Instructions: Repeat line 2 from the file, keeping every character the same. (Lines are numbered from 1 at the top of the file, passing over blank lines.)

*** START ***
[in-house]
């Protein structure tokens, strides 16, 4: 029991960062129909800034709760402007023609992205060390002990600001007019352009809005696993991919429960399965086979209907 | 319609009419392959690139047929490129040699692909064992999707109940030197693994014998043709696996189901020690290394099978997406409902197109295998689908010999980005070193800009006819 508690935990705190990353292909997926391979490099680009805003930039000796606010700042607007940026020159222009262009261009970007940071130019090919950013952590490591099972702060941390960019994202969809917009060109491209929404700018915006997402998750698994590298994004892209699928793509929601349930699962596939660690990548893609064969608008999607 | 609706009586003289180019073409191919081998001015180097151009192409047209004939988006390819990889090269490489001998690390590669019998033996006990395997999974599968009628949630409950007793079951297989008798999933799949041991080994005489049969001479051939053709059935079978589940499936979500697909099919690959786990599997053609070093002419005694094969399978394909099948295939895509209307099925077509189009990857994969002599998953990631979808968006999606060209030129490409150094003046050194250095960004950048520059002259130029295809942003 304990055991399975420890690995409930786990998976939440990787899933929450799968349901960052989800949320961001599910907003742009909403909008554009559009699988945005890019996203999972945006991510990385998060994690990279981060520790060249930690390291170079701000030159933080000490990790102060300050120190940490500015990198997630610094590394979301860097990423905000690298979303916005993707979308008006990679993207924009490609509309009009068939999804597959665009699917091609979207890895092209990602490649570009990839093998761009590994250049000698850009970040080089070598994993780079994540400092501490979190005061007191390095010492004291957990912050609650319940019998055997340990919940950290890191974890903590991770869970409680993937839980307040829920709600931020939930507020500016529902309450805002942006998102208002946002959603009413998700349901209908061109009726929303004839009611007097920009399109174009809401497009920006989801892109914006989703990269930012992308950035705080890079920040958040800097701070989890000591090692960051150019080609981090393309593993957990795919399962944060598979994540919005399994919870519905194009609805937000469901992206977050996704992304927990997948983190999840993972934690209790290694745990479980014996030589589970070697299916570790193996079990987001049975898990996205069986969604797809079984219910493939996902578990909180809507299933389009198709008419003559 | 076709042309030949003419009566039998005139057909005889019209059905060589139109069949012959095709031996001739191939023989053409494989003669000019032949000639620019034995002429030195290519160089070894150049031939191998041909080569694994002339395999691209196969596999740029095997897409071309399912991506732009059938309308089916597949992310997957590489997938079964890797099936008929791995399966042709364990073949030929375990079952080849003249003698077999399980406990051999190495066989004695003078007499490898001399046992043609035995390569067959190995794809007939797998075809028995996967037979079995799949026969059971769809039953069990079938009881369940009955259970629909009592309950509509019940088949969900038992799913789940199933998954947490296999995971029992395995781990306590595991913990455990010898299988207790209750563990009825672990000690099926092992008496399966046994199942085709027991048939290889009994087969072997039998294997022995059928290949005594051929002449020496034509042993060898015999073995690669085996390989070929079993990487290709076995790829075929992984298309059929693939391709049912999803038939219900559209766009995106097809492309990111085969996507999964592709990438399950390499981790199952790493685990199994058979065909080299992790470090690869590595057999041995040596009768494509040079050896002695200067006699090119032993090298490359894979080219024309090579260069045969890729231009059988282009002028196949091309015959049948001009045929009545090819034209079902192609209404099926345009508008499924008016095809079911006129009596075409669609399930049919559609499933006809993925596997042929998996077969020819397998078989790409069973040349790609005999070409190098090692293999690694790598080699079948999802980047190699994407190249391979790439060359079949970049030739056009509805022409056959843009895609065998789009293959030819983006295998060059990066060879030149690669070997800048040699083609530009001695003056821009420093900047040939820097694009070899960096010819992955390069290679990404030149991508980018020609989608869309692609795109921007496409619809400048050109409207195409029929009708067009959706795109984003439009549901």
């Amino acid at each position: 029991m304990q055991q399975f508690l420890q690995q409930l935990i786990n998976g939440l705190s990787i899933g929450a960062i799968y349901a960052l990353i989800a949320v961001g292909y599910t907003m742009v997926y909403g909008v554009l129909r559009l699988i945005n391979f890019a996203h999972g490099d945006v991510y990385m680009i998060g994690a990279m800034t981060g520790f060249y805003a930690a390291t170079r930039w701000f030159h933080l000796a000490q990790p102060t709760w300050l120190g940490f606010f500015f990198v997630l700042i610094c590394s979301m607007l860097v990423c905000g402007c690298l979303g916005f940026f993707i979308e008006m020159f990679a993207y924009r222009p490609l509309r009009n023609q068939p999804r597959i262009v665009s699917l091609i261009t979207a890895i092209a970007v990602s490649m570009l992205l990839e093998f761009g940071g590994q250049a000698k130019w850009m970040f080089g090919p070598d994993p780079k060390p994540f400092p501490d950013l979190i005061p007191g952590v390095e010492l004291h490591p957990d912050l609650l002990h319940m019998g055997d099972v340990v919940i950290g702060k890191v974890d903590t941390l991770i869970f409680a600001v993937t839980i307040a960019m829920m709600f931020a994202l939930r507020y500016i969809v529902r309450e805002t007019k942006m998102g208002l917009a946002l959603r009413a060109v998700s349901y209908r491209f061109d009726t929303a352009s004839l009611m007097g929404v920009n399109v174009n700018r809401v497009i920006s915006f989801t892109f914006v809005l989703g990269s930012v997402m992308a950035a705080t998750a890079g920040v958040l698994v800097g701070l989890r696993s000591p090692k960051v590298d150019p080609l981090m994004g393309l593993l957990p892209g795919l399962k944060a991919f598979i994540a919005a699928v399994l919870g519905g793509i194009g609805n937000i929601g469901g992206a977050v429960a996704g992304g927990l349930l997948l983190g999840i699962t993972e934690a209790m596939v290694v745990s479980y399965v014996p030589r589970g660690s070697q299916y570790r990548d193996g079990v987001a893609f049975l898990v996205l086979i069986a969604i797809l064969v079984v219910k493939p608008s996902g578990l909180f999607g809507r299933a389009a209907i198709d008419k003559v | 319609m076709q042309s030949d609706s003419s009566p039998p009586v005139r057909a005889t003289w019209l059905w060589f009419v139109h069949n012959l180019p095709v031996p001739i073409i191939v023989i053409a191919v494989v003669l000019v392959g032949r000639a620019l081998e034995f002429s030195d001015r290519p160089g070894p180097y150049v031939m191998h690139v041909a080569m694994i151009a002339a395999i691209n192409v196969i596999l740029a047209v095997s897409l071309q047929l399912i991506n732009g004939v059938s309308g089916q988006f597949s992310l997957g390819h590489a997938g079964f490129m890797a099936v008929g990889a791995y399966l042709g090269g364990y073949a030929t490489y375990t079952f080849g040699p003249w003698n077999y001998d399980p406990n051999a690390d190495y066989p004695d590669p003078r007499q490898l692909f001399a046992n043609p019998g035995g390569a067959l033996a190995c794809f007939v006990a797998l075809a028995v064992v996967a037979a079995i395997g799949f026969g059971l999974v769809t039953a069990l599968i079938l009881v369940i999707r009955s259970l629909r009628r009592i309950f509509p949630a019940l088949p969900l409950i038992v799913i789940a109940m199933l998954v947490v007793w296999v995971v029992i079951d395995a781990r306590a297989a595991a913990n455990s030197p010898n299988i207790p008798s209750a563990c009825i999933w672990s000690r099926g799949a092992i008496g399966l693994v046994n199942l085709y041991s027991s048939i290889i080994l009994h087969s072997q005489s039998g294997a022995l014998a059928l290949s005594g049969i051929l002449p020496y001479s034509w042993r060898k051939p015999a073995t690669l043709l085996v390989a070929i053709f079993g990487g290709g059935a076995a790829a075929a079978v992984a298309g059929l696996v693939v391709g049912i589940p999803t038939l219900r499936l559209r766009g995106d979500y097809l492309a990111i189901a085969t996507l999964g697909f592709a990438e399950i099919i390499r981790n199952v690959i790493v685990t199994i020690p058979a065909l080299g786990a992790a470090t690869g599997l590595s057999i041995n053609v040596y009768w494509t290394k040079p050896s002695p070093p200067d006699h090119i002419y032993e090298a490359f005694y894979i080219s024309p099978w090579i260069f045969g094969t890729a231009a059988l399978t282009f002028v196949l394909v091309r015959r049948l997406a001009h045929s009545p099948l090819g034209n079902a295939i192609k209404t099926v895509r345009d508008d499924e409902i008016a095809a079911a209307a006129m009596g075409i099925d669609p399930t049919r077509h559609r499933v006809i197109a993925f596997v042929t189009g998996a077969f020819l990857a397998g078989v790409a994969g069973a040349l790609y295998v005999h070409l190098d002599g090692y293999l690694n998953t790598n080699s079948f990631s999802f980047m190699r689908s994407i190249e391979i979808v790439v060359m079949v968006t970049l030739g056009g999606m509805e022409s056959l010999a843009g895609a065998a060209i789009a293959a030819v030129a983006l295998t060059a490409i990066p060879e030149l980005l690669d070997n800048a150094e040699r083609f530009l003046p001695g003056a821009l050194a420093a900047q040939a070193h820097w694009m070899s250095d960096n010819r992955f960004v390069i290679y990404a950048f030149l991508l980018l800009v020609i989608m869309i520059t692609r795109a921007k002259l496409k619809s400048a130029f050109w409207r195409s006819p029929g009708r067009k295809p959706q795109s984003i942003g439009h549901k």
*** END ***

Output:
């Protein structure tokens, strides 16, 4: 029991960062129909800034709760402007023609992205060390002990600001007019352009809005696993991919429960399965086979209907 | 319609009419392959690139047929490129040699692909064992999707109940030197693994014998043709696996189901020690290394099978997406409902197109295998689908010999980005070193800009006819 508690935990705190990353292909997926391979490099680009805003930039000796606010700042607007940026020159222009262009261009970007940071130019090919950013952590490591099972702060941390960019994202969809917009060109491209929404700018915006997402998750698994590298994004892209699928793509929601349930699962596939660690990548893609064969608008999607 | 609706009586003289180019073409191919081998001015180097151009192409047209004939988006390819990889090269490489001998690390590669019998033996006990395997999974599968009628949630409950007793079951297989008798999933799949041991080994005489049969001479051939053709059935079978589940499936979500697909099919690959786990599997053609070093002419005694094969399978394909099948295939895509209307099925077509189009990857994969002599998953990631979808968006999606060209030129490409150094003046050194250095960004950048520059002259130029295809942003 304990055991399975420890690995409930786990998976939440990787899933929450799968349901960052989800949320961001599910907003742009909403909008554009559009699988945005890019996203999972945006991510990385998060994690990279981060520790060249930690390291170079701000030159933080000490990790102060300050120190940490500015990198997630610094590394979301860097990423905000690298979303916005993707979308008006990679993207924009490609509309009009068939999804597959665009699917091609979207890895092209990602490649570009990839093998761009590994250049000698850009970040080089070598994993780079994540400092501490979190005061007191390095010492004291957990912050609650319940019998055997340990919940950290890191974890903590991770869970409680993937839980307040829920709600931020939930507020500016529902309450805002942006998102208002946002959603009413998700349901209908061109009726929303004839009611007097920009399109174009809401497009920006989801892109914006989703990269930012992308950035705080890079920040958040800097701070989890000591090692960051150019080609981090393309593993957990795919399962944060598979994540919005399994919870519905194009609805937000469901992206977050996704992304927990997948983190999840993972934690209790290694745990479980014996030589589970070697299916570790193996079990987001049975898990996205069986969604797809079984219910493939996902578990909180809507299933389009198709008419003559 | 076709042309030949003419009566039998005139057909005889019209059905060589139109069949012959095709031996001739191939023989053409494989003669000019032949000639620019034995002429030195290519160089070894150049031939191998041909080569694994002339395999691209196969596999740029095997897409071309399912991506732009059938309308089916597949992310997957590489997938079964890797099936008929791995399966042709364990073949030929375990079952080849003249003698077999399980406990051999190495066989004695003078007499490898001399046992043609035995390569067959190995794809007939797998075809028995996967037979079995799949026969059971769809039953069990079938009881369940009955259970629909009592309950509509019940088949969900038992799913789940199933998954947490296999995971029992395995781990306590595991913990455990010898299988207790209750563990009825672990000690099926092992008496399966046994199942085709027991048939290889009994087969072997039998294997022995059928290949005594051929002449020496034509042993060898015999073995690669085996390989070929079993990487290709076995790829075929992984298309059929693939391709049912999803038939219900559209766009995106097809492309990111085969996507999964592709990438399950390499981790199952790493685990199994058979065909080299992790470090690869590595057999041995040596009768494509040079050896002695200067006699090119032993090298490359894979080219024309090579260069045969890729231009059988282009002028196949091309015959049948001009045929009545090819034209079902192609209404099926345009508008499924008016095809079911006129009596075409669609399930049919559609499933006809993925596997042929998996077969020819397998078989790409069973040349790609005999070409190098090692293999690694790598080699079948999802980047190699994407190249391979790439060359079949970049030739056009509805022409056959843009895609065998789009293959030819983006295998060059990066060879030149690669070997800048040699083609530009001695003056821009420093900047040939820097694009070899960096010819992955390069290679990404030149991508980018020609989608869309692609795109921007496409619809400048050109409207195409029929009708067009959706795109984003439009549901």